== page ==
Old gen collection uses the same 'Mark Sweep Compact' algo.
Out of Memory Error
Could be because of any of the below:
means object could not be allocated on the heap.
max heap size -Xmx is insufficient for the application, or the application is unintentionally holding references to them.
Java Heap Analysis Tool(JHAT) can be used to see objects and their references.
PermGen is the logical space where information related to metadata is stored.
Metadata includes information about classes, methods and other internal JVM objects, are stored in PermGen
Interned Strings obtained by str.intern() are also stored in Perm Gen. For more info about interned string, click here.//TODO
If we load a large no of classes or strings, we get this error.
defined using MaxPermSize, eg. -XX:MaxPermSize=256M
Requested Array Size Exceeds Limit
if app tries to allocate an array of larger size than the heap size, eg size 512 MB with heap size 256 MB.
Concurrent Mark Sweep Collector(CMS Collector)
Also known as Low Latency Collector.
it is good for applications that require Faster response time and don't worry too much about throughput, because it does everything concurrently without (m)any stop the world pauses.
Young Gen collection is same as Parallel Collector.
Old Gen collection is done concurrently with the application.
'Initial marking phase' identifies the objects directly which are reachable from application.
'Concurrent marking phase' marks all live objects reachable from the above.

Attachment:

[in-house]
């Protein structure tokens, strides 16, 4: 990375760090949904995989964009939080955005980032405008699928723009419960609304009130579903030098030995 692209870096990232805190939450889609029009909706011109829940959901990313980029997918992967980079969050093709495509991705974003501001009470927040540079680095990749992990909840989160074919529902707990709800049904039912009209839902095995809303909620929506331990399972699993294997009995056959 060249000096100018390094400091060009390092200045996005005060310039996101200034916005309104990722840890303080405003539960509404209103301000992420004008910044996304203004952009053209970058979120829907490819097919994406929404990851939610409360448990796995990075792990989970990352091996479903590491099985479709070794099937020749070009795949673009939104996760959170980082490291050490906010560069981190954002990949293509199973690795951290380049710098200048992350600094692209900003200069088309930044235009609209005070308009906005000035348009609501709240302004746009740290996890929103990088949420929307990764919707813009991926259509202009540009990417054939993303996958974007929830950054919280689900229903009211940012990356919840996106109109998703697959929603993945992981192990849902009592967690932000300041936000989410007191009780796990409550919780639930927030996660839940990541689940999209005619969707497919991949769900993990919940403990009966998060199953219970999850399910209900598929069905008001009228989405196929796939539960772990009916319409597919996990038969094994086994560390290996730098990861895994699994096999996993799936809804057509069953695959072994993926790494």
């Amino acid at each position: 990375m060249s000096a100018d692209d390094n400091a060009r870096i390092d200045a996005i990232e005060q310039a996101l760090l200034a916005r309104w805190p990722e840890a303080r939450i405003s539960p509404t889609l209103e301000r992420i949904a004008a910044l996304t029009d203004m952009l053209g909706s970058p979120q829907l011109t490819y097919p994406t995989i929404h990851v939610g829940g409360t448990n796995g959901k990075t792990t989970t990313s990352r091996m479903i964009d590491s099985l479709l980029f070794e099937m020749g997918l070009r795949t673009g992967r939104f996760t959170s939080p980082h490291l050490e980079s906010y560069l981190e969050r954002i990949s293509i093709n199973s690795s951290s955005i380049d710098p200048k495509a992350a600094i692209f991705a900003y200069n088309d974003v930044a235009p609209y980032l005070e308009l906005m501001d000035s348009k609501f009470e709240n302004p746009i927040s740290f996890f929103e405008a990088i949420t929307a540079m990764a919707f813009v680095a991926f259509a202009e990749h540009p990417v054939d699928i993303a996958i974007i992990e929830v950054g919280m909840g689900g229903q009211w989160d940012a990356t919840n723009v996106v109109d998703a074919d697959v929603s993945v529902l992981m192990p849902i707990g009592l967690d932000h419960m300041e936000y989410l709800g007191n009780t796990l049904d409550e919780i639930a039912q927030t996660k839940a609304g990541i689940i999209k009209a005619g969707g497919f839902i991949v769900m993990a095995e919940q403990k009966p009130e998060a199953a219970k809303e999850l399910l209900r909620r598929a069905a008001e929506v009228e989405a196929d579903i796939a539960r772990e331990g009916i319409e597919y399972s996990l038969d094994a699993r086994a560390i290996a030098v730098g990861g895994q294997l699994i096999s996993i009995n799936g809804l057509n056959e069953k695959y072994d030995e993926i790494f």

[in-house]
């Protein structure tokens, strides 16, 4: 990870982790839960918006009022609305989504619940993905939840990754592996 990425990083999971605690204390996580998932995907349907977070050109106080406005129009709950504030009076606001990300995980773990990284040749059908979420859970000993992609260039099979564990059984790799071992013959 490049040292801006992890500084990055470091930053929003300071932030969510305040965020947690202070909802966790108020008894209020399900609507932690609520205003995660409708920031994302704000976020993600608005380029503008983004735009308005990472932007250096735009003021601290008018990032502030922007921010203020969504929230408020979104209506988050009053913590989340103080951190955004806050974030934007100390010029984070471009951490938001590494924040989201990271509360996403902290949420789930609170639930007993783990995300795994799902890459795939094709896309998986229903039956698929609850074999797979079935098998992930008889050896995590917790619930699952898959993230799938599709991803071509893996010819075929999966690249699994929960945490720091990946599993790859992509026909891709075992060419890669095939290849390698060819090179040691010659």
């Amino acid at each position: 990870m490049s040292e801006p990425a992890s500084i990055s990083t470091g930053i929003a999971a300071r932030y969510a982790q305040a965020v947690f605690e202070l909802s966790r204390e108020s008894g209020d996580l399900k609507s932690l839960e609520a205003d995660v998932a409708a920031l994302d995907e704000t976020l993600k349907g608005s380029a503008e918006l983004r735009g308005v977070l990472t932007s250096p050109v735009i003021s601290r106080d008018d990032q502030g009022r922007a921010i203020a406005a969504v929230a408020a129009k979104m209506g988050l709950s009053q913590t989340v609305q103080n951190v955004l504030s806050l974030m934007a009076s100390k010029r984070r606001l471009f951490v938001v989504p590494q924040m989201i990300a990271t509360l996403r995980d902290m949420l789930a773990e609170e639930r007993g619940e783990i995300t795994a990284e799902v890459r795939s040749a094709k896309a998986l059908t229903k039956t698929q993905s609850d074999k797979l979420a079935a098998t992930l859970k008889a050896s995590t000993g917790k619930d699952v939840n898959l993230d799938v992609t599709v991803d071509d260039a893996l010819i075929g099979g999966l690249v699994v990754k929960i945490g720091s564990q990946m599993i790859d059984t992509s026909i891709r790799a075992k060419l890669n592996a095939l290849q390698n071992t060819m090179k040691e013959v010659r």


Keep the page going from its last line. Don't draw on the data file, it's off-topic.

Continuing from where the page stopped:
'Remarking phase' remarks again all new objects that would have come up in the above process.
At the end of 'remarking phase', all live objects have been marked.
'Concurrent Sweep Phase' removes all garbage.
CMS does not compact, so cannot use pointer technique.
keeps linking together unallocated regions of memory.
Allocations are more expensive because of fragmentation.
Requires more Heap size than the normal collectors because it is more complex and there are no stop the world stops.
During 'Remark' phase, some objects may become garbage, and they will not be reclaimed till next collection and are called'Floating Garbage'.
Fragmentation may occur in Concurrent Mark and Sweep, so it may split or join free blocks to have a larger chunk of memory for allocation.
Concurrent Mark and Sweep happens more frequently and does not wait for the old gen to be full to start old gen collection.
Parallel Compacting Collector
young gen collection is done parallelly so its very fast, but not guaranteed to be very efficient.
old gen is different, first the space is divided into three regions.
then MARK phase happens in parallel.
as the object is identified as live, its info and location is kept.
SUMMARY phase operates on regions, not objects.
the dense regions are not compacted because there will not be much gain by compacting dense regions.
The Strategy should specify the desired behaviour rather than exact heap size values.
We should see whether our application can afford to have a stop the world pause or not, or whether it should always be up and responding.
If parallel or parallel compacting, we should specify a throughput goal.
The heap will change so that the goal can be attained.
If the throughput goal can be met, but there are long pauses, select a maximum pause goal time.
Tools to evaluate
prints memory related stats for running JVM(not in windows)
-heap option : displays information like name of GC, algo-specific details, heap config info, and heap usage summary.
-histo option : displays class wise information of the heap.
-permstat option : displays stats for objects in permanent generation.